The governments of Iran and Japan today reached basic agreement that the National Iranian Oil Company will sell crude oil to Japanese importers at an average price of $30 a barrel, according to Japanese Foreign Ministry sources quoted by Kyodo news service.

The agreement was reportedly reached early today at a meeting in Tehran between Japanese Ambassador to Iran Tsutomu Wada and Iranian Oil Minister Ali Akbar Moinfar.

Japanese trading and oil companies are expected to resume negotiations with the Iranian oil company immediately on crude supplies to Japan in 1980, according to informed sources in Tokyo.

These negotiations were suspended this month at the suggestion of the Japanese government, since it allegedly feared that acceptance of the much higher price then being asked by Iran would irritate the United States in view of the continuing crisis over U.S. hostages in Tehran.

A source at the Japanese Ministry of International Trade and Industry was quoted today by Kyodo as saying that the Japanese government would continue to ask oil importers to conduct negotiations involving Iran with care.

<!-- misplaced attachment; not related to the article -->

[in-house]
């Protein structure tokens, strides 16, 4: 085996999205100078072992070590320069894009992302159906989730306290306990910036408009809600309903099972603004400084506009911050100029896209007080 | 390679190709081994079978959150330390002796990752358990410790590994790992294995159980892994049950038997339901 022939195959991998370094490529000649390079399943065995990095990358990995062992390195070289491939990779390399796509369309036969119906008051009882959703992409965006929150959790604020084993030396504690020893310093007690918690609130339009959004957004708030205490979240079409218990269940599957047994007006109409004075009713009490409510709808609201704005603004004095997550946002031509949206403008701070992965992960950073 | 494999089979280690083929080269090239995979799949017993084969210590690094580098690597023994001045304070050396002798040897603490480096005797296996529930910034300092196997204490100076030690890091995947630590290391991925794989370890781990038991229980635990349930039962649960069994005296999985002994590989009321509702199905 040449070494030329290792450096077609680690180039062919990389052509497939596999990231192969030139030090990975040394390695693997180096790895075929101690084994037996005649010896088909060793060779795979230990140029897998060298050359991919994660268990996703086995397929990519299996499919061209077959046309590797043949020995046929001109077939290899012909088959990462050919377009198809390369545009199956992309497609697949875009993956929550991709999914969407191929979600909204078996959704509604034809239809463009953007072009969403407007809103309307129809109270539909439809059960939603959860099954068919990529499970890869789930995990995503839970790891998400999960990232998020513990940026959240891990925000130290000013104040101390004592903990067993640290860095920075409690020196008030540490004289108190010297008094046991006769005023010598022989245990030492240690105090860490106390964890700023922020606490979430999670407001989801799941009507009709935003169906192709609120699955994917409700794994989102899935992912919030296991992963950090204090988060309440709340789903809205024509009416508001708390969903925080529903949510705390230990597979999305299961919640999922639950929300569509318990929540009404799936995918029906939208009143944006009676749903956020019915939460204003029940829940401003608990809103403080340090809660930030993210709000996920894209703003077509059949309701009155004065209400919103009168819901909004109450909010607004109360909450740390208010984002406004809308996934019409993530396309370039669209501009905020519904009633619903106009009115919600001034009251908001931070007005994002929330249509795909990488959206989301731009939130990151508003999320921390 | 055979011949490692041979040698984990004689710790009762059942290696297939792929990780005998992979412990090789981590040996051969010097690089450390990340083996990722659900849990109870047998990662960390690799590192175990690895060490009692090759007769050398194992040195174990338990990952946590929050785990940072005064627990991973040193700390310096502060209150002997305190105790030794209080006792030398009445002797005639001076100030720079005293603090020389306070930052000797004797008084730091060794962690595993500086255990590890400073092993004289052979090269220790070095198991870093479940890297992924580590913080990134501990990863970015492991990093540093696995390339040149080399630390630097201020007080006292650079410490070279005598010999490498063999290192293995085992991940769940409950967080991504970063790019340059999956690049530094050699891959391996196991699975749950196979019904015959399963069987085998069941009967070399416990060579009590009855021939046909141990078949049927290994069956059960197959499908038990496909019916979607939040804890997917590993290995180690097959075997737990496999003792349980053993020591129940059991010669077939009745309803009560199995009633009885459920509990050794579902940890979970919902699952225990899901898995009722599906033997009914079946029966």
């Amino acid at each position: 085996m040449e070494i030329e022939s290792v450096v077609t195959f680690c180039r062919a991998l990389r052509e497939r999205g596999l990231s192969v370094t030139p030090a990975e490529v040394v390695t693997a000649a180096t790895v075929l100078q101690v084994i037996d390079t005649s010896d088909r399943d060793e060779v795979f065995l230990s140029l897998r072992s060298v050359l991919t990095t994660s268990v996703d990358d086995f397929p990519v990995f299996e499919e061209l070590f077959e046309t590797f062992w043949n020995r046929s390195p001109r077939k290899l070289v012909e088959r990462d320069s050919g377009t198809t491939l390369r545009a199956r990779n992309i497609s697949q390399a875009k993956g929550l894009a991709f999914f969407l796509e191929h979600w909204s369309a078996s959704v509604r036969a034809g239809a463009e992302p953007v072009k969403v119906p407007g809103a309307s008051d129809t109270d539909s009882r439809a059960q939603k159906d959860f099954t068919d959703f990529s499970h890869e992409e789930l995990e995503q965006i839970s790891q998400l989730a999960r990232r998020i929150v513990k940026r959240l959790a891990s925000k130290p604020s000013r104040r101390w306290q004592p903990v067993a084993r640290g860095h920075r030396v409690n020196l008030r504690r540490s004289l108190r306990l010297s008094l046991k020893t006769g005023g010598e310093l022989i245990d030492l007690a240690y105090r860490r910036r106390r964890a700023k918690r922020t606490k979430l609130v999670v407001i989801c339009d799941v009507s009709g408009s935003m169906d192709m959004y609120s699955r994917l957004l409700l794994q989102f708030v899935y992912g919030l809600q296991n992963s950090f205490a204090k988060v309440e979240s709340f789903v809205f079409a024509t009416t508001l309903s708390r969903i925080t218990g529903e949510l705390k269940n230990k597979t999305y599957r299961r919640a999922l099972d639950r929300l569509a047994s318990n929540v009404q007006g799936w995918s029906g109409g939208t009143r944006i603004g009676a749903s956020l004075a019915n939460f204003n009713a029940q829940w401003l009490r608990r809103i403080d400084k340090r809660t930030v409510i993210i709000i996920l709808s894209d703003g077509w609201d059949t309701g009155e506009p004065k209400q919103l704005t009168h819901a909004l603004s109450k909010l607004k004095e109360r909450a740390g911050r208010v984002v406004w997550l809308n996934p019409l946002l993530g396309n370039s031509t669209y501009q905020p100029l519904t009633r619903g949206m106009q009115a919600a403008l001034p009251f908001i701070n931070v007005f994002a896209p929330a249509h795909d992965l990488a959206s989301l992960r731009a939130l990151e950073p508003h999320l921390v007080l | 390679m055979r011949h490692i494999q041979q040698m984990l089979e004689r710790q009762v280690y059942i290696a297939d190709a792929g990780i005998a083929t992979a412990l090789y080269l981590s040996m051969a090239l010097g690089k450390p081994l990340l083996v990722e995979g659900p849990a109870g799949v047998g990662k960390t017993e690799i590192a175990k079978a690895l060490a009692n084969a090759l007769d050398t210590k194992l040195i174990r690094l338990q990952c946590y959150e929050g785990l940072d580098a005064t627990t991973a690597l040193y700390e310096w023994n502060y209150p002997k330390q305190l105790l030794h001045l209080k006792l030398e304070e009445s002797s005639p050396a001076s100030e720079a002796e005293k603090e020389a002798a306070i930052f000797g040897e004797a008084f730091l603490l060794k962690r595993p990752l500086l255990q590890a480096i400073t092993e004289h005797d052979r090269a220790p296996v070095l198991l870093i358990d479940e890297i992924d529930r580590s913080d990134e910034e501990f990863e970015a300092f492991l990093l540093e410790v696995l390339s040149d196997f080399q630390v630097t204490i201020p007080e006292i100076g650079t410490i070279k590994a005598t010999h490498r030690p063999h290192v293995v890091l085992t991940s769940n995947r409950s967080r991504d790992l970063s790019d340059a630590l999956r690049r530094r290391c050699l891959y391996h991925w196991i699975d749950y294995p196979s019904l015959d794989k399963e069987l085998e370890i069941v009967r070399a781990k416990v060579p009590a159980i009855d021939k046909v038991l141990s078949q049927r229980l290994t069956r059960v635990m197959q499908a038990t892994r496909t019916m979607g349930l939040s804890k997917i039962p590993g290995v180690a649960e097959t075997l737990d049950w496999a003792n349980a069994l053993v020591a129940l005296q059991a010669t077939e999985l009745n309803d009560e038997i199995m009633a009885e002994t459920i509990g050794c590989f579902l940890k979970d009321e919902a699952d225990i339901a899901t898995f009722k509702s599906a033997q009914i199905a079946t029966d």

Japan imported 455,000 barrels of oil a day, or about 10 percent of its oil imports, from Iran in 1979, Kyodo said.

The agency quoted a Japanese oil company source as saying that, for financial reasons, Iran would export a high volume of oil next year and that Japan would not have to worry about securing the volume it needed.

Saudi Arabian Oil Minister Ahmed Zaki Yamani, in an interview published today, repeated his prediction that 1980 will see an oil glut that halt soaring prices.

He told the West German newsmagazine Der Spiegel that there would be a glut of oil even if Iranian production, hurt by the exodus of Western oil technicians after the overthrow of shah Mohammad Reza Pahlavi, stayed at 3 million barrels a day.

Iranian Oil Minister Moinfar himself confirmed in another interview published today that Iran's oil production for 1980 would probably range between 3 million and 3.5 million barrels a day.